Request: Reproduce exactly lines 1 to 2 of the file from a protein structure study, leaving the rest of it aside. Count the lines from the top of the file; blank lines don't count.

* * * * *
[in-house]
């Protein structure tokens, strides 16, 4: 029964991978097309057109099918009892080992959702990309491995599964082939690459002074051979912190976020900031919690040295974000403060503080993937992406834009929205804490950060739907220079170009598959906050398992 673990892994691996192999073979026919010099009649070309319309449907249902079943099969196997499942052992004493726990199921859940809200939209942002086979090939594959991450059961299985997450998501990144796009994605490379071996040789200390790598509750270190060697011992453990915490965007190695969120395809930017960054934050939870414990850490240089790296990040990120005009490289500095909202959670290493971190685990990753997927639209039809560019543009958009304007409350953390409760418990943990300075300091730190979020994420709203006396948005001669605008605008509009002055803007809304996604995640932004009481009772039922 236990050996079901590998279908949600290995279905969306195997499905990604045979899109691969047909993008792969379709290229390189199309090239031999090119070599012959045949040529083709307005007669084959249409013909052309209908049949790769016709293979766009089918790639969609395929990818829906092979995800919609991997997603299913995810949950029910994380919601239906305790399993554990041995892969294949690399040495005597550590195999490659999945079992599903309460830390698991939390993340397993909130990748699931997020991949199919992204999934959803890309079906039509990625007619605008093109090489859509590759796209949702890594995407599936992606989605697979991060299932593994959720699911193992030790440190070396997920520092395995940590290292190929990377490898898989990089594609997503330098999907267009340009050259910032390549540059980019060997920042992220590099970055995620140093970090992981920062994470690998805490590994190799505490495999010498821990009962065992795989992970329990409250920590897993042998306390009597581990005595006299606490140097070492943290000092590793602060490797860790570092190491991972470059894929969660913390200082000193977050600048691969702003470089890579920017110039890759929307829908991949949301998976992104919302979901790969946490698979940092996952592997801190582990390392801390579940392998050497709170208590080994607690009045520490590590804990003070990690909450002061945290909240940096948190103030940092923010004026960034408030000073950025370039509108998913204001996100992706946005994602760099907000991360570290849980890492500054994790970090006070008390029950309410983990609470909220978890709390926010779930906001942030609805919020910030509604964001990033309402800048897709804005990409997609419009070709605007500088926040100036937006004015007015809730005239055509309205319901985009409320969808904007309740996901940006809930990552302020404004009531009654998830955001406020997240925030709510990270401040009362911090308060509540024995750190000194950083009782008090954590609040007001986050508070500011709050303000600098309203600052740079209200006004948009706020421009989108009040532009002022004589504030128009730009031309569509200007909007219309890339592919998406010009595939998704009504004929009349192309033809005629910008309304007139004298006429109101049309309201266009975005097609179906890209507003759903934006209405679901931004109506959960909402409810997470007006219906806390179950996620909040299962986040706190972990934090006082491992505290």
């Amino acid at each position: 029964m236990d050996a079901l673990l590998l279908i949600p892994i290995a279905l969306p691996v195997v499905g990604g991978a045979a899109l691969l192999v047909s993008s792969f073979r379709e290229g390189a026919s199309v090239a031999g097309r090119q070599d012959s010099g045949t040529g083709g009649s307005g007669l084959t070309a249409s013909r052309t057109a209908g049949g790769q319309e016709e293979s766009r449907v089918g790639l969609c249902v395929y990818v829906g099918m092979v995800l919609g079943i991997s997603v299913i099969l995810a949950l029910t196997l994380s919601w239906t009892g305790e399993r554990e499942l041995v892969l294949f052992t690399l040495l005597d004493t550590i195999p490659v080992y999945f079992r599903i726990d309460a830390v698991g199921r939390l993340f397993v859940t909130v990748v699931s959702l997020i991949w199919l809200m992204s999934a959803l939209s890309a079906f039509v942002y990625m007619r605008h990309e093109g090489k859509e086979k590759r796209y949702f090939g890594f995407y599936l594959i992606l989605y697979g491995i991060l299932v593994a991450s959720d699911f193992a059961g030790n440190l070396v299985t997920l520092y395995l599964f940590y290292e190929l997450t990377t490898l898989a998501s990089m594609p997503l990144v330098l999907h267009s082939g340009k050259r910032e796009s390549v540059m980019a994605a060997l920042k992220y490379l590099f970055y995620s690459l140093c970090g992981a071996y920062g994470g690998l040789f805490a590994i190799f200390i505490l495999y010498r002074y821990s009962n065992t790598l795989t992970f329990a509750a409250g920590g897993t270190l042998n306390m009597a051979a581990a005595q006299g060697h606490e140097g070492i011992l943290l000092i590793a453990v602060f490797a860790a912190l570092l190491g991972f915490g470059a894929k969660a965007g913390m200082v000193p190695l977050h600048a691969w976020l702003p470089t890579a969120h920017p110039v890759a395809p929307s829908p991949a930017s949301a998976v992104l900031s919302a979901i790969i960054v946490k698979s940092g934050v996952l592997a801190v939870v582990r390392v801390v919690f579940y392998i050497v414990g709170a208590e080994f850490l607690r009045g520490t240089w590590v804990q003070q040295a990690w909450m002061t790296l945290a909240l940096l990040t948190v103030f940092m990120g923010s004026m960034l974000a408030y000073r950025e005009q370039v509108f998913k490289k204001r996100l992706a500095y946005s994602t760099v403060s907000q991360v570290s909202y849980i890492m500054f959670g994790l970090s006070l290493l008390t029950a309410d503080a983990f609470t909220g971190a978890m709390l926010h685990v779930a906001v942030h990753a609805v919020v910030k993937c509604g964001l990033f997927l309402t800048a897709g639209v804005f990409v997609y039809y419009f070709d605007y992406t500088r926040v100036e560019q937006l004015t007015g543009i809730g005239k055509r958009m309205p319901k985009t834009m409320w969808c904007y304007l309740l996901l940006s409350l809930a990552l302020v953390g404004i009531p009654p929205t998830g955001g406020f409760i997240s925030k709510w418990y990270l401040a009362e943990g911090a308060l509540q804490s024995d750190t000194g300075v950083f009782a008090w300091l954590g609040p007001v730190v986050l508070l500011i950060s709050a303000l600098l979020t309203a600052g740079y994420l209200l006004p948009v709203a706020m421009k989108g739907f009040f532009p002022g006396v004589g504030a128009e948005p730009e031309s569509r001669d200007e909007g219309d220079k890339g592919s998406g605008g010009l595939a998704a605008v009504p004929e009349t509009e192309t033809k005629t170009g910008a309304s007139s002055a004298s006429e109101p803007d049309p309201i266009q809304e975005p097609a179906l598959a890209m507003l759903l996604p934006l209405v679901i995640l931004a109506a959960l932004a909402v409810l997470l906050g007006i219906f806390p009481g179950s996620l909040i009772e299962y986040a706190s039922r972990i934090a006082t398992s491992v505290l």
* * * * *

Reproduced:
[in-house]
């Protein structure tokens, strides 16, 4: 029964991978097309057109099918009892080992959702990309491995599964082939690459002074051979912190976020900031919690040295974000403060503080993937992406834009929205804490950060739907220079170009598959906050398992 673990892994691996192999073979026919010099009649070309319309449907249902079943099969196997499942052992004493726990199921859940809200939209942002086979090939594959991450059961299985997450998501990144796009994605490379071996040789200390790598509750270190060697011992453990915490965007190695969120395809930017960054934050939870414990850490240089790296990040990120005009490289500095909202959670290493971190685990990753997927639209039809560019543009958009304007409350953390409760418990943990300075300091730190979020994420709203006396948005001669605008605008509009002055803007809304996604995640932004009481009772039922 236990050996079901590998279908949600290995279905969306195997499905990604045979899109691969047909993008792969379709290229390189199309090239031999090119070599012959045949040529083709307005007669084959249409013909052309209908049949790769016709293979766009089918790639969609395929990818829906092979995800919609991997997603299913995810949950029910994380919601239906305790399993554990041995892969294949690399040495005597550590195999490659999945079992599903309460830390698991939390993340397993909130990748699931997020991949199919992204999934959803890309079906039509990625007619605008093109090489859509590759796209949702890594995407599936992606989605697979991060299932593994959720699911193992030790440190070396997920520092395995940590290292190929990377490898898989990089594609997503330098999907267009340009050259910032390549540059980019060997920042992220590099970055995620140093970090992981920062994470690998805490590994190799505490495999010498821990009962065992795989992970329990409250920590897993042998306390009597581990005595006299606490140097070492943290000092590793602060490797860790570092190491991972470059894929969660913390200082000193977050600048691969702003470089890579920017110039890759929307829908991949949301998976992104919302979901790969946490698979940092996952592997801190582990390392801390579940392998050497709170208590080994607690009045520490590590804990003070990690909450002061945290909240940096948190103030940092923010004026960034408030000073950025370039509108998913204001996100992706946005994602760099907000991360570290849980890492500054994790970090006070008390029950309410983990609470909220978890709390926010779930906001942030609805919020910030509604964001990033309402800048897709804005990409997609419009070709605007500088926040100036937006004015007015809730005239055509309205319901985009409320969808904007309740996901940006809930990552302020404004009531009654998830955001406020997240925030709510990270401040009362911090308060509540024995750190000194950083009782008090954590609040007001986050508070500011709050303000600098309203600052740079209200006004948009706020421009989108009040532009002022004589504030128009730009031309569509200007909007219309890339592919998406010009595939998704009504004929009349192309033809005629910008309304007139004298006429109101049309309201266009975005097609179906890209507003759903934006209405679901931004109506959960909402409810997470007006219906806390179950996620909040299962986040706190972990934090006082491992505290």